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Harry Belafonte: Iconic Superstar for the Ages

He was one of the most successful entertainers of all time and he earned the highest honor in show business: The EGOT, the holy grail of entertainment success when one wins the Emmy, Grammy, Oscar, and Tony (EGOT).

The icon, activist and legend, Harry Belafonte, passed away on April 25, 2023 at the age of 96. Belafonte's cultural impact, extraodinary talent and contribution to the civil right movement is nearly unmatched.

A true American success story, from rags to riches, Harry Belafonte was born March 1, 1927 and emerged as a powerhouse sex symbol before the word came into being. He popularized calypso music with international audiences in the 1950s. He earned his career breakthrough with the album Calypso (1956), which was the first million-selling LP by a single artist. It became the spark that launched an amazing career that expanded well beyond music. His name became a household word and his chiseled looks graces magazines around the world.

Belafonte was best known for his recordings of "Day-O (The Banana Boat Song)", "Jump in the Line (Shake, Senora)", "Jamaica Farewell", and "Mary's Boy Child". He recorded and performed in many genres, including blues, folk, gospel, show tunes, and American standards. His songs have been used in TV Shows, movies and radio commercials

Belafonte made the jump to the screen as well. He starred in films such as Carmen Jones (1954), Island in the Sun (1957), Odds Against Tomorrow (1959), Buck and the Preacher (1972), and Uptown Saturday Night (1974). He made his final screen appearance in Spike Lee's BlacKkKlansman (2018).

The movie career lasted for more than 65 years with pauses for life, family, the civil rights movement and other important causes along the way.


With a smooth baritone voice, Belafonte was the first recording artist to sell more than one million albums, a significant milestone during segregation. Belafonte was born in Harlem in 1927 and grew up on 114th Street. He served in the U.S. Navy during WWII

Belafonte's success also gave him the resources and the profile to make a profound contribution to the Civil Rights movement, notably after meeting King in 1956, becoming one of his main supporters, offering King a home away from home in his New York apartment and bailing him out of prison on occasion.


Belafonte considered the actor, singer, and activist Paul Robeson a mentor, and he was a close confidant of Martin Luther King Jr. during the Civil Rights Movement of the 1950s and 1960s. It is said that he even bailed MLK out of jail and often came to his aid when he was needed. Belafonte also was said to have attracted notable celebrities to the civil rights struggle.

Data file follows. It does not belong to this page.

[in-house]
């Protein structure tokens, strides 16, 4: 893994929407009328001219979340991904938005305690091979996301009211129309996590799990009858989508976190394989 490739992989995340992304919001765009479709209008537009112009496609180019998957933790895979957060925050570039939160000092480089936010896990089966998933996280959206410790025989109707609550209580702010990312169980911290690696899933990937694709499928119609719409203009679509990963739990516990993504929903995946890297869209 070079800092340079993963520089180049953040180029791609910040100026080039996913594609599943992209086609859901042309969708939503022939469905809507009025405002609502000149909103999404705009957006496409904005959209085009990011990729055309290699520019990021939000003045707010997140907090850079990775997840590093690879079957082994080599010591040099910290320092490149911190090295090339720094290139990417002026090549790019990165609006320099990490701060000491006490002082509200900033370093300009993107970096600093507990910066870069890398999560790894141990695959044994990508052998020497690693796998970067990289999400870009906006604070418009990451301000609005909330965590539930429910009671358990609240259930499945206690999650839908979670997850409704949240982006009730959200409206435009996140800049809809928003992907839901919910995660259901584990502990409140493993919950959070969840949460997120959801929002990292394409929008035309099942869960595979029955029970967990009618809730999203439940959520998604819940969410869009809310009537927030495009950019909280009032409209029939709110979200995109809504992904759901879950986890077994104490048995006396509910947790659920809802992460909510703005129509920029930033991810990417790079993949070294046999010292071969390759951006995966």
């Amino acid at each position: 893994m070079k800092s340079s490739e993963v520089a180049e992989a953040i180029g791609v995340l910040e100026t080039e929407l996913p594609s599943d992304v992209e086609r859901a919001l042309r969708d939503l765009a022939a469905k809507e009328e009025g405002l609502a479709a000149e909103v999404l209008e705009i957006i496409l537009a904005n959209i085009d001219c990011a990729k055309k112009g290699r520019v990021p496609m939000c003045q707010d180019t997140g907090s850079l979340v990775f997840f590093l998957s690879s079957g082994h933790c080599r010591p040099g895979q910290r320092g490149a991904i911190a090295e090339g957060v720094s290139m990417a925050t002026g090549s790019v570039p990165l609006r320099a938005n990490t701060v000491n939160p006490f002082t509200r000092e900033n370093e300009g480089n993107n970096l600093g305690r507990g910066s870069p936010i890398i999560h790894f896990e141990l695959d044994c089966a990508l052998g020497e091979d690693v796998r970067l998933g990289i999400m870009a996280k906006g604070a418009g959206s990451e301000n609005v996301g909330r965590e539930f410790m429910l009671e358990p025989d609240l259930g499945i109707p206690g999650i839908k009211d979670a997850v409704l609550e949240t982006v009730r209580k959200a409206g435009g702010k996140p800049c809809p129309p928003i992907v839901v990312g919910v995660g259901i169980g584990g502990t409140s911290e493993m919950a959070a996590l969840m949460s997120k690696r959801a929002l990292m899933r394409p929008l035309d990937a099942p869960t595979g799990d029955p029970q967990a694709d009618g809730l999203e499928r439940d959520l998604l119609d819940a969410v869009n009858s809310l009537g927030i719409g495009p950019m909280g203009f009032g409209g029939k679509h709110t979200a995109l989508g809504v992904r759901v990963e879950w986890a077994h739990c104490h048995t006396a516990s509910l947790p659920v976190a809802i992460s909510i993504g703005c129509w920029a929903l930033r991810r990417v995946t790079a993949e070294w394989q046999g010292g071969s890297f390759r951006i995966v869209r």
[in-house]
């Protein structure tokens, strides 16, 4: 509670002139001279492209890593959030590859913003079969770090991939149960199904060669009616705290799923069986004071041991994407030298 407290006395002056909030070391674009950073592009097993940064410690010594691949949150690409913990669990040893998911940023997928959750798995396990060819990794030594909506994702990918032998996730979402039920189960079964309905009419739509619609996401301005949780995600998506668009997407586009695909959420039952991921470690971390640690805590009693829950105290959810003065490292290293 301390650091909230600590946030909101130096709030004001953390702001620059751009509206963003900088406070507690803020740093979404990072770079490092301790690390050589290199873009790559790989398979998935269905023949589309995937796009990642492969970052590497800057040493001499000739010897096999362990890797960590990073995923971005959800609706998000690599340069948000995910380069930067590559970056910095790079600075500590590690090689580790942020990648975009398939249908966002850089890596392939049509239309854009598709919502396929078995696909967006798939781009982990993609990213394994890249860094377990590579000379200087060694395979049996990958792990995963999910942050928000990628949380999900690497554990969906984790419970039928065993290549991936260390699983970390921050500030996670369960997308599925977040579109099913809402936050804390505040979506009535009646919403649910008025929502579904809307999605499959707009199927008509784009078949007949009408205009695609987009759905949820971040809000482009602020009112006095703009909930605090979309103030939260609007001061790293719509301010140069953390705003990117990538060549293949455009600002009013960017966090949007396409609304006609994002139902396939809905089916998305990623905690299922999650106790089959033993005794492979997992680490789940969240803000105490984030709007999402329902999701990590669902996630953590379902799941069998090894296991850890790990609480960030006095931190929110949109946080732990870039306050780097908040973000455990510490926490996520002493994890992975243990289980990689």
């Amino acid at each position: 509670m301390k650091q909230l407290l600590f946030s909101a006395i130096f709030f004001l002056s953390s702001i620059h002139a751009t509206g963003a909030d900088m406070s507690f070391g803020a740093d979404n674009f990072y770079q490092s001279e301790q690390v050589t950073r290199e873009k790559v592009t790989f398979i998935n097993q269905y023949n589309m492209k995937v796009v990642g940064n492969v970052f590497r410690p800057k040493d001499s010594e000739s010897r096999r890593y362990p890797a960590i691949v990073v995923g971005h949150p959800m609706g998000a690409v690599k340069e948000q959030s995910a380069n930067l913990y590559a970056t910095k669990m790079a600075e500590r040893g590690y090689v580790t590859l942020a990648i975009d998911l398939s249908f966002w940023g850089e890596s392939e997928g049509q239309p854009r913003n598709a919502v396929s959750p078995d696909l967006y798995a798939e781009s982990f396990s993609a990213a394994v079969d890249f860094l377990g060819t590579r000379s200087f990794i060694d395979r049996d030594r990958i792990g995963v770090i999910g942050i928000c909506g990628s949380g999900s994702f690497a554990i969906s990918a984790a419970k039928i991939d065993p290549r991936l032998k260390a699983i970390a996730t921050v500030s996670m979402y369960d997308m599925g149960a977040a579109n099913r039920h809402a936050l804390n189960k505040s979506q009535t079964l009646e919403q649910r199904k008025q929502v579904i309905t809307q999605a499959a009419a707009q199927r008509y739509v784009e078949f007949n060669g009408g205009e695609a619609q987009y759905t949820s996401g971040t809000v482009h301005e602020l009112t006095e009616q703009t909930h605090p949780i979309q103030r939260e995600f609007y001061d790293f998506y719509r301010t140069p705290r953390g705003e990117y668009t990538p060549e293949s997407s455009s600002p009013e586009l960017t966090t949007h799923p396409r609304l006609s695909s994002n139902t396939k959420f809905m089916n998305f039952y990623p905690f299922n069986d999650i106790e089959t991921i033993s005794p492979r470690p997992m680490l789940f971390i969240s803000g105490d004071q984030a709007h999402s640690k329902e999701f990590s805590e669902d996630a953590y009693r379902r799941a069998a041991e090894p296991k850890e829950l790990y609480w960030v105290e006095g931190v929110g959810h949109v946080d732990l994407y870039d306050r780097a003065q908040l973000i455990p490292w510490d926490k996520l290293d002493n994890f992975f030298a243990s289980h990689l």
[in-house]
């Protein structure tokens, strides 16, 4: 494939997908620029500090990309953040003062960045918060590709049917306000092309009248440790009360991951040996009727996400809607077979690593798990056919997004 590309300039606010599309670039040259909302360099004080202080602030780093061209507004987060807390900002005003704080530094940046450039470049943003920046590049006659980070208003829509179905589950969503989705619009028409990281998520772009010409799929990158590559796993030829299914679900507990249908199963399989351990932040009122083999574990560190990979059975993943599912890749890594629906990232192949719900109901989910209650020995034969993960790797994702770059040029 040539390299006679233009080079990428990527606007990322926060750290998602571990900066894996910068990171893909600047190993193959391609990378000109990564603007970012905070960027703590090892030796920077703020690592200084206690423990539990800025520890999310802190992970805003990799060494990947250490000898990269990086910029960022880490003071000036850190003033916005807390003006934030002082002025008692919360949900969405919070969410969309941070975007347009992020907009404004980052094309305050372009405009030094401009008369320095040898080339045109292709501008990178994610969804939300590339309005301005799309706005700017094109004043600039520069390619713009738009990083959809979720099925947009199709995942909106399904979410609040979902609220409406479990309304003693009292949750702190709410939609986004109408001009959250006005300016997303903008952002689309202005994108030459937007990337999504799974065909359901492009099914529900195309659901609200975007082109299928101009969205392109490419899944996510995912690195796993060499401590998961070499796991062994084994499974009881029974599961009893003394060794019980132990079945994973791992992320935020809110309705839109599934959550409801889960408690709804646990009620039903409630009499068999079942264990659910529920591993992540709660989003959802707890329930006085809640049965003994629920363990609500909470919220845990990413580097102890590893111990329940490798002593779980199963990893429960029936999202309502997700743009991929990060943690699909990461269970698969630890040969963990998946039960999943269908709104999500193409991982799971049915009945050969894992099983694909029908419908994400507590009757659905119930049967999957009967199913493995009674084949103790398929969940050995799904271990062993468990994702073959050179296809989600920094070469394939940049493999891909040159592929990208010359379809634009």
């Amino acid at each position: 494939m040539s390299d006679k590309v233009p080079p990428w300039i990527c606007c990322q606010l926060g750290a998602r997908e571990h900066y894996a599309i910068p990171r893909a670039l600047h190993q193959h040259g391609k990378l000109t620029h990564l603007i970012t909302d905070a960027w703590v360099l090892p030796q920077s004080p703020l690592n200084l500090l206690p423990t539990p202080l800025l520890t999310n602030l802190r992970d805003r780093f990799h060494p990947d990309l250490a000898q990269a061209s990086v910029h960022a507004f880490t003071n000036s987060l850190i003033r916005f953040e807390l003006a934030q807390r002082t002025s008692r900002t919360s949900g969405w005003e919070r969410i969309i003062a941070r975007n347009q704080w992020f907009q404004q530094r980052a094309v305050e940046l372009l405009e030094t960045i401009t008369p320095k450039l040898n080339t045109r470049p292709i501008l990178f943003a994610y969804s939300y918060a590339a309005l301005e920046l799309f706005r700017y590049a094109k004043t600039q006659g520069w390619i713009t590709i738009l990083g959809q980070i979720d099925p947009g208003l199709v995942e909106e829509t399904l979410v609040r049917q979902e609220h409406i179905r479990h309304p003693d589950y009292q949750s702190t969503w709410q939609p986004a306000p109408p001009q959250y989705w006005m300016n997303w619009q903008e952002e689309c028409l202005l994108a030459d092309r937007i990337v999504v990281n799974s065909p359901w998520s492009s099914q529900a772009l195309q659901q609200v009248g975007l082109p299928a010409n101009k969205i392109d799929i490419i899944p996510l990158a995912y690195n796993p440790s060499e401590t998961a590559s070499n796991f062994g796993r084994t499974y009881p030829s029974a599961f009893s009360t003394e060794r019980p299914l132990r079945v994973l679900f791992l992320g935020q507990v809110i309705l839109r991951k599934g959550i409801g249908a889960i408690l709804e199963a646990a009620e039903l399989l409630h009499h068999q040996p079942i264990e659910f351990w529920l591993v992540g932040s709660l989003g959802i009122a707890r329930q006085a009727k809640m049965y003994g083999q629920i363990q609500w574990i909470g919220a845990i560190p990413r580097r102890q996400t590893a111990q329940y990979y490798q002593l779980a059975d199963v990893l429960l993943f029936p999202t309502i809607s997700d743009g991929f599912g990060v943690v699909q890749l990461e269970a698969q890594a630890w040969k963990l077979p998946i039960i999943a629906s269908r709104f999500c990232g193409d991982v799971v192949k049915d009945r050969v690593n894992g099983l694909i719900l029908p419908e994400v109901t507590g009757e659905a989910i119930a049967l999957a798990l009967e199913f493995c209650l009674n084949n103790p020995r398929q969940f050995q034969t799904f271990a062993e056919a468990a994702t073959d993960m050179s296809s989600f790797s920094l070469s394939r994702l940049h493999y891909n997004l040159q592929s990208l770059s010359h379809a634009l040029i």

He was a vocal critic of the policies of the George W. Bush and Donald Trump administrations. Belafonte acted as the American Civil Liberties Union celebrity ambassador for juvenile justice issues.

Born to Jamaican immigrants, Harry was the First African American to ever win an Emmy Award. Organized a contingent of celebrities to attend the 1963 March on Washington.


Belafonte won three Grammy Awards (including a Grammy Lifetime Achievement Award), an Emmy Award, and a Tony Award. In 1989, he received the Kennedy Center Honors. He was awarded the National Medal of Arts in 1994.

In 2014, he received the Jean Hersholt Humanitarian Award at the Academy's 6th Annual Governors Award and in 2022 was inducted into the Rock and Roll Hall of Fame in the Early Influence category. How many actors do you know made it into the Rock and Roll Hall of Fame? Not many for sure.

His film career was bold as well. According to wikipedia, Belafonte took on then-controversial film roles. In 1957's Island in the Sun. In 1959, he starred in and produced, through his company HarBel Productions, Robert Wise's Odds Against Tomorrow, in which he plays a bank robber uncomfortably teamed with a racist partner (Robert Ryan).

Belafonte was offered the role of Porgy in Otto Preminger's Porgy and Bess, where he would have once again starred opposite Dandridge, but refused the role because he objected to its racial stereotyping; Sidney Poitier played the role instead.

Unhappy with film roles offered to him during the 1960s, Belafonte turned back to his roots in music. In the early 1970s, he appeared films including two with Poitier: Buck and the Preacher (1972) which was a fan favorite to new audiences, and Uptown Saturday Night (1974).

In 1984, Belafonte produced and scored the musical film Beat Street, dealing with the rise of hip-hop culture. Together with Arthur Baker, he produced the gold-certified soundtrack of the same name.

Belafonte seen above in the 2018 film BlackkKlansman directed by Spike Lee.

Belafonte next starred in a major film in the mid-1990s, appearing with John Travolta in the race-reverse drama White Man's Burden (1995); and in Robert Altman's jazz age drama Kansas City (1996), the latter of which garnered him the New York Film Critics Circle Award for Best Supporting Actor. His final film appearance was in Spike Lee's Academy Award-winning BlacKkKlansman (2018) as an elderly civil rights pioneer.

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